New map may lead to drug development for complex brain disorders, researcher says

Just as parents are not the root of all their children's problems, a single gene mutation can't be blamed for complex brain disorders like autism, according to a neuroscientist. To help researchers see the big picture, researchers created the first map that highlights the brain's network of protein associations. Show More Summary

'Residual echo' of ancient humans in scans may hold clues to mental disorders

Researchers have produced the first direct evidence that parts of our brains implicated in mental disorders may be shaped by a 'residual echo' from Neanderthal DNA in our genomes. Evidence from MRI scans suggests that such ancient genetic...Show More Summary

Eye test could help diagnose autism

A new study could herald a new tool that helps physicians identify a sub-group of people with Autism spectrum disorders (ASD). The test, which consists of measuring rapid eye movements, may indicate deficits in an area of the brain that plays an important role in emotional and social development.

New insight into genetic basis of neuropsychiatric disorders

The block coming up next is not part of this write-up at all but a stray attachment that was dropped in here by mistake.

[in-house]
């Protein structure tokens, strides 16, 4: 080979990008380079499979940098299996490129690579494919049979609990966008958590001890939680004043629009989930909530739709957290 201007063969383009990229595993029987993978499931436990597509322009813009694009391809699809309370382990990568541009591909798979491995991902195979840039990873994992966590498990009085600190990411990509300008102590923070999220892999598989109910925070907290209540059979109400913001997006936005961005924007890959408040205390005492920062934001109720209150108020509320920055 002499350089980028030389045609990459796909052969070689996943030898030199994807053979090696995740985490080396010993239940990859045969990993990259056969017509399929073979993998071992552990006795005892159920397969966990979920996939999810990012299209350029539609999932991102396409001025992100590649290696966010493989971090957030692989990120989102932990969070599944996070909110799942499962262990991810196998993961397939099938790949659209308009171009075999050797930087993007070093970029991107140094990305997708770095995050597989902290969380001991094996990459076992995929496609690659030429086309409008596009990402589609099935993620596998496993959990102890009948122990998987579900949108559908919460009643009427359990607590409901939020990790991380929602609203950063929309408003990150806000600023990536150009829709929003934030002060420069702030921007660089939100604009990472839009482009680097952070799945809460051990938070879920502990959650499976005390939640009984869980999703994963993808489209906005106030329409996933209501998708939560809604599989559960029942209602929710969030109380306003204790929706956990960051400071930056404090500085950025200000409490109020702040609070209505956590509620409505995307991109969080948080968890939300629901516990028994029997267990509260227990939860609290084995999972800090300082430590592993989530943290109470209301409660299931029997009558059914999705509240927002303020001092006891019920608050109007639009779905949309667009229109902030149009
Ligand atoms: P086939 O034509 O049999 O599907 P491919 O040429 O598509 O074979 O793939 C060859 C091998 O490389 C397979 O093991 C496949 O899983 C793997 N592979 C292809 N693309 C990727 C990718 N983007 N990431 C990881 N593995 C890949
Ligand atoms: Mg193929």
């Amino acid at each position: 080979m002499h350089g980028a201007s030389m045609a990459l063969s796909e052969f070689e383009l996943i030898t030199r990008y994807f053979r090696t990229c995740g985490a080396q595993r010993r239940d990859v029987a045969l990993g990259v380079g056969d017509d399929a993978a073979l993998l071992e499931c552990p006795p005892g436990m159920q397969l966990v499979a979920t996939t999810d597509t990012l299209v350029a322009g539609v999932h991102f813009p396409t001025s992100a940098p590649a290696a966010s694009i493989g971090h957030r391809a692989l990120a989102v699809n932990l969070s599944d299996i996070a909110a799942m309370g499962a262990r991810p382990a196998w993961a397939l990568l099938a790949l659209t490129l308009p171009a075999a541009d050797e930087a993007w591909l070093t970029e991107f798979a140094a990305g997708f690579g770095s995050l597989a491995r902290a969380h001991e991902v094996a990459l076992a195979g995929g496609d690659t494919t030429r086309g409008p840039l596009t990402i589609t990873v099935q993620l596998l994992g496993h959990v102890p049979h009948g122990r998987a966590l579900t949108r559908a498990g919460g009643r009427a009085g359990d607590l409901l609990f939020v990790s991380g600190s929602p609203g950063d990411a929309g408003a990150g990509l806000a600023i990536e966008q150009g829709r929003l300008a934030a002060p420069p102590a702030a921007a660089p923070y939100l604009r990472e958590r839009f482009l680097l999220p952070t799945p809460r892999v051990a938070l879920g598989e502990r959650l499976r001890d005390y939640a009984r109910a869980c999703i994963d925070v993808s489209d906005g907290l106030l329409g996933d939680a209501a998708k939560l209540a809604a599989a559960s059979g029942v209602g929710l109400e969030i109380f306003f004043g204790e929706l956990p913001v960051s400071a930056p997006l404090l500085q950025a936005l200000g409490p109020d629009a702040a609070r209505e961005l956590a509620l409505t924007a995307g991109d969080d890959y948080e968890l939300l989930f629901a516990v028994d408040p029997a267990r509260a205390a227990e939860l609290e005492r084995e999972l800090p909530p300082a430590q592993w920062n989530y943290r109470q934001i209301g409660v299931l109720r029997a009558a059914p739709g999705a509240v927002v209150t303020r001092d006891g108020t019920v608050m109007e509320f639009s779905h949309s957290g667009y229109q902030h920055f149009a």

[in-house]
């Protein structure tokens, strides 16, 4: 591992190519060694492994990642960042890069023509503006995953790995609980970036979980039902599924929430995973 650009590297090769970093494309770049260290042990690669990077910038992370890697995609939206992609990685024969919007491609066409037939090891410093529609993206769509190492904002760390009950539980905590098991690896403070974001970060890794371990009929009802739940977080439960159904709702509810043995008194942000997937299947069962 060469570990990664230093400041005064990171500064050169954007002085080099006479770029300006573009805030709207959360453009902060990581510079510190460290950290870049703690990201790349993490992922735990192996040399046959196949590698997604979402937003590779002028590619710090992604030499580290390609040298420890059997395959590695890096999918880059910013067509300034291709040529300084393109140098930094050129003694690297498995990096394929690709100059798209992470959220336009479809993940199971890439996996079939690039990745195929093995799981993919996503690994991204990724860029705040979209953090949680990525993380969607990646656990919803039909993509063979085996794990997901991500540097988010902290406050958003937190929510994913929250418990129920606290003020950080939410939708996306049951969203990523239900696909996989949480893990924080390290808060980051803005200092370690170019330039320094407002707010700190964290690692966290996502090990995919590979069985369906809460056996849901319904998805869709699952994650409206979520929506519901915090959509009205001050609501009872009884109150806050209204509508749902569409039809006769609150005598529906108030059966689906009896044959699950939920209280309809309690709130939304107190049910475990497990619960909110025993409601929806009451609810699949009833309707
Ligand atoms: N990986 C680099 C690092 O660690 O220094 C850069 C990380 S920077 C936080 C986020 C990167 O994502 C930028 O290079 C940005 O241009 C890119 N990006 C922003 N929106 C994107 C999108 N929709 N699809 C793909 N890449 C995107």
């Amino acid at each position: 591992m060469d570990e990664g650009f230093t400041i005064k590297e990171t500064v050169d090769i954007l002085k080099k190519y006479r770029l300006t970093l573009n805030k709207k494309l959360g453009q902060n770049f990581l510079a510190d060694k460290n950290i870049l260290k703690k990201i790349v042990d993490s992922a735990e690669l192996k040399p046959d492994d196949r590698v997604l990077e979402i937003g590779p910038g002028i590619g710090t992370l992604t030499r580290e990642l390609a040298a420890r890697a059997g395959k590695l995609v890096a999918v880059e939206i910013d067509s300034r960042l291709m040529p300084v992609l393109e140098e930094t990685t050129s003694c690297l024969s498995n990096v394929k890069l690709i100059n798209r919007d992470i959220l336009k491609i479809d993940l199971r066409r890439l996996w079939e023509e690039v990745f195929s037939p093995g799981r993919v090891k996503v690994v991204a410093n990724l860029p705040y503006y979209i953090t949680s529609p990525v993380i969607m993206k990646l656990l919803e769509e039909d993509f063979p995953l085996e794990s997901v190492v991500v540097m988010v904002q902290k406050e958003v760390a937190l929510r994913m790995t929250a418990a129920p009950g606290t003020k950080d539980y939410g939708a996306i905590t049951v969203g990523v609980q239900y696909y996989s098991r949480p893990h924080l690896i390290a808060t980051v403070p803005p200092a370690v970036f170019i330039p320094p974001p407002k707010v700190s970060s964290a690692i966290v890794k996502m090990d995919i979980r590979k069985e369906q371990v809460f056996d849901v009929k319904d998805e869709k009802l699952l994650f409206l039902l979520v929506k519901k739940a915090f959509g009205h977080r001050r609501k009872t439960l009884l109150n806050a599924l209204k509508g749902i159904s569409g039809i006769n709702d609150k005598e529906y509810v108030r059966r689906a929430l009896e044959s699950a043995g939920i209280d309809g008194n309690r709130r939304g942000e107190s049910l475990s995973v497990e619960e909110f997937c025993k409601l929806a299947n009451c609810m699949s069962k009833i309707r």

New insight into the genetic basis of neuropsychiatric disorders has been provided through new study. In this research, the first mouse model of a mutation in the ARID1B gene was created and then used to show that growth hormone treatments reverse some manifestations of the mutation.

Art therapy best practices for children with autism

A researcher is working with art therapists to find better ways to treat children who have Autism Spectrum Disorder (ASD). Researchers were able to develop a set of guidelines for delivering art therapy to children who have ASD.

Blueprint for adult visual system is present at birth

Research reveals the presence of a blueprint for the complex visual system already present at birth. The observations shed light on a long-standing mystery about how and when certain cardinal features of the visual system develop.

Tools help identify patients at risk for autism spectrum disorders

A tool intended to detect signs of autism in high-risk infants can be used to help identify and treat patients with tuberous sclerosis complex, a genetic disorder, who most need early intervention. Moreover, they can identify these patients earlier than ever before, report researchers.

Late-breaking mutations may play an important role in autism

Mutations that occur after conception play an important role in autism, suggests a new study of nearly 6,000 families, combining three genetic sequencing technologies.

Structural insights into the modulation of synaptic adhesion by MDGA for synaptogenesis

The 3-D structure of MDGA1/Neuroligin-2 complex have been revealed by researchers, along with mechanistic insights into how MDGAs negatively modulate synapse development governed by Neurexins/Neuroligins trans-synaptic adhesion comp...

Exposing newborn mice to general anesthetic disrupts brain development

New research now shows that early postnatal mice exposed to isoflurane -- a standard and widely used inhaled general anesthetic agent -- leads to chronic, abnormal activation of the mTOR pathway, a signaling system critical for normal brain development.